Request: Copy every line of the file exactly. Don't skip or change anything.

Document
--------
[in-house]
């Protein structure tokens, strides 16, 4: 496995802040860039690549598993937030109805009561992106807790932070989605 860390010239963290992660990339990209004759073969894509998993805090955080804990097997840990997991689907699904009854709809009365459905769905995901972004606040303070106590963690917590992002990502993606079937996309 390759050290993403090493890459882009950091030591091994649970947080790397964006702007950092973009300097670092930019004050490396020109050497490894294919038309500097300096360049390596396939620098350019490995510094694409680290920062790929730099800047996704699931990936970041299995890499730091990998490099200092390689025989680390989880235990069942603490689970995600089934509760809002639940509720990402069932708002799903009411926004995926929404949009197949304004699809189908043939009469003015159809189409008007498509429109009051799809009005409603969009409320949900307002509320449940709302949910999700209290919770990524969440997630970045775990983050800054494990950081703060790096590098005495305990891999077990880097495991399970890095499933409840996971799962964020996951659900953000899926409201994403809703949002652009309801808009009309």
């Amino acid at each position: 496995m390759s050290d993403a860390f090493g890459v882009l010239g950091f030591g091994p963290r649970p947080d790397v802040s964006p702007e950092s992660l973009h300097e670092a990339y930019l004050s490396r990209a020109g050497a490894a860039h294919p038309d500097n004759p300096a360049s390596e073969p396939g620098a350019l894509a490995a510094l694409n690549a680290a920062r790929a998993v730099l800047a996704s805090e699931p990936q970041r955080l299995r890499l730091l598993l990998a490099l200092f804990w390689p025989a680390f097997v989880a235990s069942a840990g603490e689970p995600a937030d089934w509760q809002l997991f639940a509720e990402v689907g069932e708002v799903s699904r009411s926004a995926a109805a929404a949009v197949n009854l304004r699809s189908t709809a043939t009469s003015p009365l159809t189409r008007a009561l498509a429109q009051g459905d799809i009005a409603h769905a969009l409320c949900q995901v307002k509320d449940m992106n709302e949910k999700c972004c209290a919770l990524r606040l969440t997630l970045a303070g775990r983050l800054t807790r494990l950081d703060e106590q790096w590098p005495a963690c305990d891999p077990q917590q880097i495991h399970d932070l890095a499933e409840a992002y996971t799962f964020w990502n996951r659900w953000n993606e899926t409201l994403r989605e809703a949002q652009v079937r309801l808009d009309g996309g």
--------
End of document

[in-house]
């Protein structure tokens, strides 16, 4: 496995802040860039690549598993937030109805009561992106807790932070989605 860390010239963290992660990339990209004759073969894509998993805090955080804990097997840990997991689907699904009854709809009365459905769905995901972004606040303070106590963690917590992002990502993606079937996309 390759050290993403090493890459882009950091030591091994649970947080790397964006702007950092973009300097670092930019004050490396020109050497490894294919038309500097300096360049390596396939620098350019490995510094694409680290920062790929730099800047996704699931990936970041299995890499730091990998490099200092390689025989680390989880235990069942603490689970995600089934509760809002639940509720990402069932708002799903009411926004995926929404949009197949304004699809189908043939009469003015159809189409008007498509429109009051799809009005409603969009409320949900307002509320449940709302949910999700209290919770990524969440997630970045775990983050800054494990950081703060790096590098005495305990891999077990880097495991399970890095499933409840996971799962964020996951659900953000899926409201994403809703949002652009309801808009009309």
């Amino acid at each position: 496995m390759s050290d993403a860390f090493g890459v882009l010239g950091f030591g091994p963290r649970p947080d790397v802040s964006p702007e950092s992660l973009h300097e670092a990339y930019l004050s490396r990209a020109g050497a490894a860039h294919p038309d500097n004759p300096a360049s390596e073969p396939g620098a350019l894509a490995a510094l694409n690549a680290a920062r790929a998993v730099l800047a996704s805090e699931p990936q970041r955080l299995r890499l730091l598993l990998a490099l200092f804990w390689p025989a680390f097997v989880a235990s069942a840990g603490e689970p995600a937030d089934w509760q809002l997991f639940a509720e990402v689907g069932e708002v799903s699904r009411s926004a995926a109805a929404a949009v197949n009854l304004r699809s189908t709809a043939t009469s003015p009365l159809t189409r008007a009561l498509a429109q009051g459905d799809i009005a409603h769905a969009l409320c949900q995901v307002k509320d449940m992106n709302e949910k999700c972004c209290a919770l990524r606040l969440t997630l970045a303070g775990r983050l800054t807790r494990l950081d703060e106590q790096w590098p005495a963690c305990d891999p077990q917590q880097i495991h399970d932070l890095a499933e409840a992002y996971t799962f964020w990502n996951r659900w953000n993606e899926t409201l994403r989605e809703a949002q652009v079937r309801l808009d009309g996309g």